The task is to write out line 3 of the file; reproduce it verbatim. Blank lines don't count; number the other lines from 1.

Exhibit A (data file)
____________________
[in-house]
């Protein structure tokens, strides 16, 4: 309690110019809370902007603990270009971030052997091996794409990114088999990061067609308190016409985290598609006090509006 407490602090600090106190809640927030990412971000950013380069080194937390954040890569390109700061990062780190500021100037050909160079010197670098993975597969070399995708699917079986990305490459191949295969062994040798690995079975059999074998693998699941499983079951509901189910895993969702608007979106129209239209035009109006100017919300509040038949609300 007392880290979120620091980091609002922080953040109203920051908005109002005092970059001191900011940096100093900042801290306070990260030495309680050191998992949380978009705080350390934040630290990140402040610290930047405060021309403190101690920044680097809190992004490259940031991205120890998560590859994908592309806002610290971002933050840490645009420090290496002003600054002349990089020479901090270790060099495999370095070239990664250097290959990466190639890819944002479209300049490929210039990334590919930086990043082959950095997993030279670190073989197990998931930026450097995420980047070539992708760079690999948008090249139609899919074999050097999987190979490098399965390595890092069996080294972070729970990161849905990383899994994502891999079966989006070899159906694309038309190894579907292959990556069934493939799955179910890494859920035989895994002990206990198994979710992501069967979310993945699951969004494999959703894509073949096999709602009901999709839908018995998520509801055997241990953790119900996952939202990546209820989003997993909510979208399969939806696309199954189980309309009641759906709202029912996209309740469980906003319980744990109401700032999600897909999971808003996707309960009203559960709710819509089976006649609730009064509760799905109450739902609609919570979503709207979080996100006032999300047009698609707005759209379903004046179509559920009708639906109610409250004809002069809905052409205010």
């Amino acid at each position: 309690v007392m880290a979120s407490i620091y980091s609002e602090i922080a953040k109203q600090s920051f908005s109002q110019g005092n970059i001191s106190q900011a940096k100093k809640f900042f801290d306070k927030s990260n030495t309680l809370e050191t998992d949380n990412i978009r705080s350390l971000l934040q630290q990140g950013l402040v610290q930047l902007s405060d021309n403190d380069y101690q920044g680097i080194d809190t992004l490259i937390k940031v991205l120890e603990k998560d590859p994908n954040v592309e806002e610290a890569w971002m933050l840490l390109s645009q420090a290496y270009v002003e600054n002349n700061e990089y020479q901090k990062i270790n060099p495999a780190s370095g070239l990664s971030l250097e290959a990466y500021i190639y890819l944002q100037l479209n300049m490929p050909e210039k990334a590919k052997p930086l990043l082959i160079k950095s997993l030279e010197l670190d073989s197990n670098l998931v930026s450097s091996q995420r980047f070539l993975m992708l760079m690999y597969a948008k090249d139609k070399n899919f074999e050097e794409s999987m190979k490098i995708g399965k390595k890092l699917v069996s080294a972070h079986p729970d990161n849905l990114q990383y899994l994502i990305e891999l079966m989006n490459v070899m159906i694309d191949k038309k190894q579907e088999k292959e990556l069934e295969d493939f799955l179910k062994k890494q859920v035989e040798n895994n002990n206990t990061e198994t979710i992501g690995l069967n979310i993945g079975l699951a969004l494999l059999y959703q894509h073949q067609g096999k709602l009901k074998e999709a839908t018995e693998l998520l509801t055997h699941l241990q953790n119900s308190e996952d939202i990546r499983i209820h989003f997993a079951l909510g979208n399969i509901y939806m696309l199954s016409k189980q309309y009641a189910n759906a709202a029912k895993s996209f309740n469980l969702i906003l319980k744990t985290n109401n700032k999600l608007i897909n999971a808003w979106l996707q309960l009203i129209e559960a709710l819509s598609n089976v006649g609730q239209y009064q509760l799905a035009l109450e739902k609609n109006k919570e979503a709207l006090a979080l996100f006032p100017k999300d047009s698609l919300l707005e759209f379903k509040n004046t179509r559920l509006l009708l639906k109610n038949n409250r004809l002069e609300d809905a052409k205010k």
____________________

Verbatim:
């Amino acid at each position: 309690v007392m880290a979120s407490i620091y980091s609002e602090i922080a953040k109203q600090s920051f908005s109002q110019g005092n970059i001191s106190q900011a940096k100093k809640f900042f801290d306070k927030s990260n030495t309680l809370e050191t998992d949380n990412i978009r705080s350390l971000l934040q630290q990140g950013l402040v610290q930047l902007s405060d021309n403190d380069y101690q920044g680097i080194d809190t992004l490259i937390k940031v991205l120890e603990k998560d590859p994908n954040v592309e806002e610290a890569w971002m933050l840490l390109s645009q420090a290496y270009v002003e600054n002349n700061e990089y020479q901090k990062i270790n060099p495999a780190s370095g070239l990664s971030l250097e290959a990466y500021i190639y890819l944002q100037l479209n300049m490929p050909e210039k990334a590919k052997p930086l990043l082959i160079k950095s997993l030279e010197l670190d073989s197990n670098l998931v930026s450097s091996q995420r980047f070539l993975m992708l760079m690999y597969a948008k090249d139609k070399n899919f074999e050097e794409s999987m190979k490098i995708g399965k390595k890092l699917v069996s080294a972070h079986p729970d990161n849905l990114q990383y899994l994502i990305e891999l079966m989006n490459v070899m159906i694309d191949k038309k190894q579907e088999k292959e990556l069934e295969d493939f799955l179910k062994k890494q859920v035989e040798n895994n002990n206990t990061e198994t979710i992501g690995l069967n979310i993945g079975l699951a969004l494999l059999y959703q894509h073949q067609g096999k709602l009901k074998e999709a839908t018995e693998l998520l509801t055997h699941l241990q953790n119900s308190e996952d939202i990546r499983i209820h989003f997993a079951l909510g979208n399969i509901y939806m696309l199954s016409k189980q309309y009641a189910n759906a709202a029912k895993s996209f309740n469980l969702i906003l319980k744990t985290n109401n700032k999600l608007i897909n999971a808003w979106l996707q309960l009203i129209e559960a709710l819509s598609n089976v006649g609730q239209y009064q509760l799905a035009l109450e739902k609609n109006k919570e979503a709207l006090a979080l996100f006032p100017k999300d047009s698609l919300l707005e759209f379903k509040n004046t179509r559920l509006l009708l639906k109610n038949n409250r004809l002069e609300d809905a052409k205010k």